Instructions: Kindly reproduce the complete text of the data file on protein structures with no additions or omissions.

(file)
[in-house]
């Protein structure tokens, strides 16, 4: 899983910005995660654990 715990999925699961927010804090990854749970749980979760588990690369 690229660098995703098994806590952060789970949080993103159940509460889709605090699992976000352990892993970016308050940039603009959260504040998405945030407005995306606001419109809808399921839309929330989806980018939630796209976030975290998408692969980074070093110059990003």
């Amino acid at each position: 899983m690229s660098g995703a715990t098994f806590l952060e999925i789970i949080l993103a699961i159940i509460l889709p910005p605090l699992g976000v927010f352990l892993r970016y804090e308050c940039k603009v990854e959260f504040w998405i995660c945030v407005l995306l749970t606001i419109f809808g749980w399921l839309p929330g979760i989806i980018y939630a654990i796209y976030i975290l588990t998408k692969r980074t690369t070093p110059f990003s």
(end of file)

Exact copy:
[in-house]
């Protein structure tokens, strides 16, 4: 899983910005995660654990 715990999925699961927010804090990854749970749980979760588990690369 690229660098995703098994806590952060789970949080993103159940509460889709605090699992976000352990892993970016308050940039603009959260504040998405945030407005995306606001419109809808399921839309929330989806980018939630796209976030975290998408692969980074070093110059990003």
């Amino acid at each position: 899983m690229s660098g995703a715990t098994f806590l952060e999925i789970i949080l993103a699961i159940i509460l889709p910005p605090l699992g976000v927010f352990l892993r970016y804090e308050c940039k603009v990854e959260f504040w998405i995660c945030v407005l995306l749970t606001i419109f809808g749980w399921l839309p929330g979760i989806i980018y939630a654990i796209y976030i975290l588990t998408k692969r980074t690369t070093p110059f990003s």